For the last three years, following a change in the regulations, it has been possible for consumers to check exactly what insurance companies are charging for their life and pensions products.
That's the theory at least, but it is no easy task for the layman. In fact, even the experts are sometimes hoodwinked by the less venerable practices of some insurance companies.
Money Management magazine, which carries in-depth surveys of complex financial products, aims to make comparisons of charges and performance an easy task. In compiling tables on charges and performance, it relies to a large extent on the veracity of the participants.
The magazine is used to spotting rogue figures that crop up now and then. But its best endeavours can be made useless when faced with cynical manipulation of its surveys by some companies, which choose to ignore instructions about what should be taken into account when compiling figures for the surveys.
For example, a recent Money Management survey compared the cost of flexibility on personal pensions. Its purpose was to show what happened when someone took out a 25-year personal pension, in all good faith, but finds that his circumstances subsequently change unexpectedly, forcing him to revise his original intentions - which is exactly what happens to many people in real life.
In the survey, companies were asked for figures showing what would happen to this 25-year personal pension where contributions of pounds 100 per month were stopped after two years and the pounds 2,400 paid in was left invested until the original maturity date.
Allied Dunbar, a life insurance company, provided a figure of pounds 13,588, which placed it firmly in the top quarter of the 45 participants. The magazine carefully checked this figure before it went to print, as Allied Dunbar is not known to be particularly competitive in this sort of scenario. But repeated assurances were given that the figure was indeed correct.
It transpired, however, that Allied Dunbar had not followed the instructions in the questionnaire when it compiled the figure. Instead of basing its figure on a 25-year plan that was stopped unexpectedly after two years, it assumed that the client knew at the outset that he would only want the plan for two years, and based its figure on a short-term plan which had much lower charges.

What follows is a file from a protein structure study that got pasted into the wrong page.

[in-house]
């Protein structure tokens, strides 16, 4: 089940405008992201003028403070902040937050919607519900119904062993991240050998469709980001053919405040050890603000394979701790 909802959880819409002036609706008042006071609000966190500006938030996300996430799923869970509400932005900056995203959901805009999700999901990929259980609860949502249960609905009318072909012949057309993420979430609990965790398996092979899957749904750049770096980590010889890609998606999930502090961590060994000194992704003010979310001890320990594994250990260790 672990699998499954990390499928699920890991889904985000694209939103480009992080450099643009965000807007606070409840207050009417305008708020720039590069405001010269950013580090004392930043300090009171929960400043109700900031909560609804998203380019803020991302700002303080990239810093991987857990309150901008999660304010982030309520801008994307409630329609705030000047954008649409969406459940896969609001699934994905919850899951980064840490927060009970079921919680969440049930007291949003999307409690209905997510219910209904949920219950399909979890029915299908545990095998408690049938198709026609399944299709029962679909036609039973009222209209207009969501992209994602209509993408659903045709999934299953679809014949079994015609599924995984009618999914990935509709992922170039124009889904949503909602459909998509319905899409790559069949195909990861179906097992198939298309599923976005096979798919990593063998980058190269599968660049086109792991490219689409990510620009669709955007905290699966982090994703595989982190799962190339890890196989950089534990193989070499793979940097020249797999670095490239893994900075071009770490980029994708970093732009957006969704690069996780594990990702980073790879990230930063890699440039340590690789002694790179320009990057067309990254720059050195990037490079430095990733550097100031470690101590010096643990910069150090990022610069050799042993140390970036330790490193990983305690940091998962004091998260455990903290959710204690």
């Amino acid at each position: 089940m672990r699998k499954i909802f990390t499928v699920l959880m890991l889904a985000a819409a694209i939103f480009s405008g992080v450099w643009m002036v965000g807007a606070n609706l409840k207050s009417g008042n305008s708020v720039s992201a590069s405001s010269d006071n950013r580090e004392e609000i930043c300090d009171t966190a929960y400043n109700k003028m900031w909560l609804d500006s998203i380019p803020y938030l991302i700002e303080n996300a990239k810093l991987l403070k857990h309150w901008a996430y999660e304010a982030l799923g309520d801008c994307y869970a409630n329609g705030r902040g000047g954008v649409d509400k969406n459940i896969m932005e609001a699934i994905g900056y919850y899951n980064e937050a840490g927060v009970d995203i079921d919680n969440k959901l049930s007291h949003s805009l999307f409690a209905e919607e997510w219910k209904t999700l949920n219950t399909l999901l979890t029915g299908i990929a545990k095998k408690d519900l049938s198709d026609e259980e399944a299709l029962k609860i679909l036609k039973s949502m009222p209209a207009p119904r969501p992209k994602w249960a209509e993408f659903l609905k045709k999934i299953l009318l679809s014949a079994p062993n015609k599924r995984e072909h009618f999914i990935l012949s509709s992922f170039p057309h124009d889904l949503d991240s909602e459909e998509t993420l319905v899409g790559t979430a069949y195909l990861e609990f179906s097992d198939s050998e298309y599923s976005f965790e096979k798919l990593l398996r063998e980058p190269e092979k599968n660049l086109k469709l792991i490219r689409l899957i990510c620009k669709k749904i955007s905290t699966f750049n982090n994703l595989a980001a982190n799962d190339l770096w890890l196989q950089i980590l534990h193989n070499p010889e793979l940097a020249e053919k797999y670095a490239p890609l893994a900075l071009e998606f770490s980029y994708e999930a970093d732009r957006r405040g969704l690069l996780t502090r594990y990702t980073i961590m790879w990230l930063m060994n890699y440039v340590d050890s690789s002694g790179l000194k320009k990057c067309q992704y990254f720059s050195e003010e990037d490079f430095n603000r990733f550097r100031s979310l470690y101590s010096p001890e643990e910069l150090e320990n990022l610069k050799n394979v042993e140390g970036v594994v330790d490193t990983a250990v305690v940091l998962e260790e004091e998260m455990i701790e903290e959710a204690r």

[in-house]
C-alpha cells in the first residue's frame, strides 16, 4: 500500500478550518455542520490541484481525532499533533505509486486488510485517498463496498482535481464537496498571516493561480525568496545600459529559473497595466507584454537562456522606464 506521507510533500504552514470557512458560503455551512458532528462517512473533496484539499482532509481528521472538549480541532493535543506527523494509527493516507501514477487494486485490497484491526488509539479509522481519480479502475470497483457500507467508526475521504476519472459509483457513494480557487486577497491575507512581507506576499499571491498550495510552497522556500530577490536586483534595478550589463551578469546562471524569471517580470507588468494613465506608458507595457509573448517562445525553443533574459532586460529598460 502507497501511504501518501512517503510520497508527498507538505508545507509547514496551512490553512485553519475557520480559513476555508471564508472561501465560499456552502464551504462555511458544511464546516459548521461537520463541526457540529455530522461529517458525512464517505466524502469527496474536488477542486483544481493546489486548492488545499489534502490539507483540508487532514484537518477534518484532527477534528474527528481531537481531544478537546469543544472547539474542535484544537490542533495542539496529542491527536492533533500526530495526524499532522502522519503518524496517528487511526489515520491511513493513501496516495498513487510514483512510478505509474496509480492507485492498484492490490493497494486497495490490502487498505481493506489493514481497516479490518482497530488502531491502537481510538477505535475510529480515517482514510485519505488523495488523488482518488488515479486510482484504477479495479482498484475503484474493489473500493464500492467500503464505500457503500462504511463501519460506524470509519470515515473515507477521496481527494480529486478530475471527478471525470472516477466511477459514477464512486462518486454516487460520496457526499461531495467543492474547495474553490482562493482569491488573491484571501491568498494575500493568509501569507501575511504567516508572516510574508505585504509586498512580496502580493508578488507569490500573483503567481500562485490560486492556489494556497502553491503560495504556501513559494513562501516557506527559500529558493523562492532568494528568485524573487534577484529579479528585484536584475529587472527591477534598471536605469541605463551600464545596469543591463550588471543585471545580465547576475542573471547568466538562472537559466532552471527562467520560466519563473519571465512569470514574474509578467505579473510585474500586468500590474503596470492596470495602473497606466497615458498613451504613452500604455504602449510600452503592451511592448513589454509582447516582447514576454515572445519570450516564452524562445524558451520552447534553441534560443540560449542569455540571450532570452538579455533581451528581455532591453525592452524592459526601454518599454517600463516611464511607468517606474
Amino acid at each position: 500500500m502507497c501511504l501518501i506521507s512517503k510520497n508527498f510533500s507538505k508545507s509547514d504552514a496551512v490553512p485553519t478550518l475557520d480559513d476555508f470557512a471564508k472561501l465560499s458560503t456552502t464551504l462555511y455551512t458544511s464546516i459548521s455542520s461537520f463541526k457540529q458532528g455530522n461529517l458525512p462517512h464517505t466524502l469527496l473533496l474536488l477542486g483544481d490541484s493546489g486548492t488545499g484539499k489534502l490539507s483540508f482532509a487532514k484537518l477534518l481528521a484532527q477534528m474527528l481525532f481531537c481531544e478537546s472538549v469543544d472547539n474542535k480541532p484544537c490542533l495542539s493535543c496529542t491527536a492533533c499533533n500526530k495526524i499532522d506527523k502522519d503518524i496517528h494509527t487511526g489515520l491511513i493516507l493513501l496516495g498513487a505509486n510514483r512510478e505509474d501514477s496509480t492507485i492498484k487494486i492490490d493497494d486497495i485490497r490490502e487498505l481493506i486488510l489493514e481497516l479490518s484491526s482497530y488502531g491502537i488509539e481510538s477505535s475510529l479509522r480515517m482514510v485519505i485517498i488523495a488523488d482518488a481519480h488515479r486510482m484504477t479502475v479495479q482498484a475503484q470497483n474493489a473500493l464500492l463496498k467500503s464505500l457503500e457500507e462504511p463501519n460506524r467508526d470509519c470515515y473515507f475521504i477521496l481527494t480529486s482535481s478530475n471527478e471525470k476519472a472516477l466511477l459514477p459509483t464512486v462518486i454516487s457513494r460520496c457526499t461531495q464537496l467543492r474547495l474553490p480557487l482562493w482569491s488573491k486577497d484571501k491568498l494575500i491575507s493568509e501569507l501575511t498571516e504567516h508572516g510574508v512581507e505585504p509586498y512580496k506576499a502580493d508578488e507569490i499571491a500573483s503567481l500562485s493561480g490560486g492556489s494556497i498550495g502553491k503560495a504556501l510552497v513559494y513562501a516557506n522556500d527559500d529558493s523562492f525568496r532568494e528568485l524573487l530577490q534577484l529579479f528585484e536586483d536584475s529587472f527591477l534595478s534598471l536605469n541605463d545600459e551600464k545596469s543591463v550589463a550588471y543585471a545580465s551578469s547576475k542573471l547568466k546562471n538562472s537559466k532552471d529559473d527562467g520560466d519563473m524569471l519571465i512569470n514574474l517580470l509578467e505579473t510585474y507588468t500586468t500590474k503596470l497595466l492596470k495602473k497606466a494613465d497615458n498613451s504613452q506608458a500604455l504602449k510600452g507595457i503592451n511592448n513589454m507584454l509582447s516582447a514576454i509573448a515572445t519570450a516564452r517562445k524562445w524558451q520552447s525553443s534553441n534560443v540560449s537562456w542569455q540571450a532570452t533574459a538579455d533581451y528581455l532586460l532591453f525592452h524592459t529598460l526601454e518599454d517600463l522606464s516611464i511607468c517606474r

In actual fact the correct figure should have been zero - the charges for starting up and running the plan were so high that, even at a growth rate of 9 per cent per annum over 25 years, the pounds 2,400-worth of contributions paid in were totally exhausted. The correct figure would have put Allied Dunbar firmly at the bottom of the table of 45 companies.
This just goes to show how difficult it can be to make comparisons between products. If you are thinking of buying a personal pension, you should always get quotes from two or three companies to allow you to make a comparison (or, better still, get an independent adviser to do it for you).
Provided you ask for a quotation for exactly the same thing, you should get figures that allow you to compare charges on an equal basis. The effect of charges is shown in the "key features" document which every company must send you when you buy, for example, a personal pension.
But when insurance companies take part in published surveys they are aware that their figures will be compared with many other product providers, not just two or three, and that the results will be read not only by professional advisers and consumers but by the national press and the regulators too. So appearing well in them can mean a lot.
Sometimes the wording in questionnaires sent to product providers by various enquirers leaves a lot to be desired and the insurance companies have to spend a lot of time trying to interpret what is required. This survey, however, was tightly worded and certainly left no doubt in the minds of the other 44 participants.
The worrying point of this whole sorry saga is that if policies were less complex in the first place people would not need to be constantly on their guard against getting wrong or misleading information. Nowadays, all pension plans claim to be flexible - but too many of them only allow flexibility at huge cost.
All too often this is not made clear by the company's sales representative at the outset. In most cases, policies sold by the direct salesforce of an insurance company cost more than those brought through an independent adviser or direct by telephone.
Allied Dunbar, like many other insurance companies, sells its products mainly though its own 4,000-strong salesforce. Such salespeople can only tell you about their own products and will obviously want to show them in the best possible light to persuade you to buy.
The moral of this story is clear - if you are considering buying a personal pension plan, and you think that your circumstances may change in the future, you need to ask the salesman more than just whether the plan is flexible. The answer to that simple question will most likely be yes. What you also need to ask is: "What is the cost of this flexibility?" Forgetting to ask that question could end of costing you dear - over pounds 13,000 in the case of Allied Dunbar.
Janet Walford is editor of 'Money Management' magazineReuse content